(b)        By the end of 2004 an appropriate UN agency should have facilitated a process to update the Declaration Recommendations of the Intergovernmental Conference on Environmental Education (Tblisi, former Soviet Union 1977) to reflect the breadth of sustainable development agenda, and in particular its ethical, social and cultural dimension. The updated Declaration and Recommendations for education for sustainability should inform the review of Agenda 21, Chapter 36 in particular, and provide a starting point for Education 21 programme development.

(c)        During 2005 countries should establish a national Education 21 working group of appropriate representatives from the education community to work alongside existing national round tables or panels for sustainable development to enable the development of Education 21 programmes. This group should act as a catalyst and foster a sense of common purpose in relation to Education 21 across the education community. It should also provide a focus for international enquiry, cooperation and action.

(d)        By the end of 2006, prompted and encouraged by the national Education 21 working groups, organisations with an educational role should have consulted with their stakeholders to share ideas and listen to different perspectives on how to engage with the challenge posed by Education 21. All people participating in this process should be considering how they need to reform themselves and what they can contribute to Agenda 21 initiatives. This consultation should raise awareness of the importance of education in meeting Agenda 21 objectives and encourage the development, adoption and continuous evaluation of Education 21 programmes.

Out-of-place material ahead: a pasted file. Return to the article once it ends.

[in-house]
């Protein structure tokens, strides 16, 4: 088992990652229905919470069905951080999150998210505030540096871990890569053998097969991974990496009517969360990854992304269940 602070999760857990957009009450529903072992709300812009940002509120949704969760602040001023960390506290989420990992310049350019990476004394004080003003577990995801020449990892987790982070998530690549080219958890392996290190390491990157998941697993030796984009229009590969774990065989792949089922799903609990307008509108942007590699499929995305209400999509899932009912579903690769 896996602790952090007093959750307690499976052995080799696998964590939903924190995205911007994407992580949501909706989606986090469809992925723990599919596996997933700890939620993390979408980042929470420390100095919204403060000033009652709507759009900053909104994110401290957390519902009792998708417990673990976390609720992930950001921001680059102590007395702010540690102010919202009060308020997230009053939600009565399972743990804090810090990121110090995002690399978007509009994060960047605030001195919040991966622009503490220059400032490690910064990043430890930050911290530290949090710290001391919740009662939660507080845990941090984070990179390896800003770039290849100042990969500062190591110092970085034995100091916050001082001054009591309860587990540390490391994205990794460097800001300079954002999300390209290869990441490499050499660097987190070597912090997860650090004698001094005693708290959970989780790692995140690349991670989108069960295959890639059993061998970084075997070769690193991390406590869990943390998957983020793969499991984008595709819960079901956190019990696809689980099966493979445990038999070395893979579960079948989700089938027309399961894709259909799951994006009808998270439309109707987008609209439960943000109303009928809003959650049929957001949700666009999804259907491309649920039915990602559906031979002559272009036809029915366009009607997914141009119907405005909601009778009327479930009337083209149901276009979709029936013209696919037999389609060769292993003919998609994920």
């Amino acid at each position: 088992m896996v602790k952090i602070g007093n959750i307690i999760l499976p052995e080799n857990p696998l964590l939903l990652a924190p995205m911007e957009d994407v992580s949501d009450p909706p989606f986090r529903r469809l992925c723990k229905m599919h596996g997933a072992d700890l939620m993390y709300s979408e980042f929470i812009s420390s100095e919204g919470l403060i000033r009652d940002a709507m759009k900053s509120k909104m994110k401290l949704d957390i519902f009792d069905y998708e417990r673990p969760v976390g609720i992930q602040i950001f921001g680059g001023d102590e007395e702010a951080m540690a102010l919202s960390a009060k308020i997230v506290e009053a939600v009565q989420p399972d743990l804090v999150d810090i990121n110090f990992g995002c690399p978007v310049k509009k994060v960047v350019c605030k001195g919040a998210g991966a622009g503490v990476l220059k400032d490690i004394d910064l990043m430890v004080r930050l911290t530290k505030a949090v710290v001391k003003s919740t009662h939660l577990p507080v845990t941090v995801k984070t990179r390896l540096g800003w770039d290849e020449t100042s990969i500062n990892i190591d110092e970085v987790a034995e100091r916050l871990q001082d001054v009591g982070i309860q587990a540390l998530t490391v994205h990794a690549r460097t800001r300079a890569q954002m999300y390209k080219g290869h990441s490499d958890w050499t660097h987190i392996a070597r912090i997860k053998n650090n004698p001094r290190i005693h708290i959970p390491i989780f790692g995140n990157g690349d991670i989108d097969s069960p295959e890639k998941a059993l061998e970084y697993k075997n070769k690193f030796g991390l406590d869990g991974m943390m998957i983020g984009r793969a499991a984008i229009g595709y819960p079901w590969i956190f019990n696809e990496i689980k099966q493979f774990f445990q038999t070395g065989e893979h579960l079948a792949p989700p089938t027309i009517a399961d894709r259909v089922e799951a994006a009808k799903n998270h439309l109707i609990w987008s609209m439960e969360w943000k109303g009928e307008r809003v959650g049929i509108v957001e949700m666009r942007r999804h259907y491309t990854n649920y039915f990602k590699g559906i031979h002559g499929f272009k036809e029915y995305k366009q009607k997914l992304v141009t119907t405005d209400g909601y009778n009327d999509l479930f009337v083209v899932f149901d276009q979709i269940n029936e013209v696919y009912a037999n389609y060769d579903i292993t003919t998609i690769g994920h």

(e)        Within the year 2007 most countries should have published and launched their Education 21 support strategies, designed to encourage the continued development of a diversity of programmes to enable responsible citizenship for sustainability.

(f)        By the end of 2008, most organisations and informal groups within the education community should have established operational Education 21 programmes.


Recognising that international organisations, countries and institutions will develop their own priorities and schedules for implementation, the following broad areas of activity are proposed.

Meeting Basic Learning Needs

Countries should aim to implement the recommendations of the World Conference on Education for All: Meeting Basic Learning Needs (Jomtien Thailand, 1990) if they have not already done so. Sustainable livelihood themes could be used as vehicles for developing basic literacy and numeracy. Basic literacy is not a fundamental prerequisite for education for sustainability – people who cannot read can both teach and learn about sustainable development practice. Nevertheless, basic literacy strengthens education for sustainability as do other basic skills that people require to participate in democracy.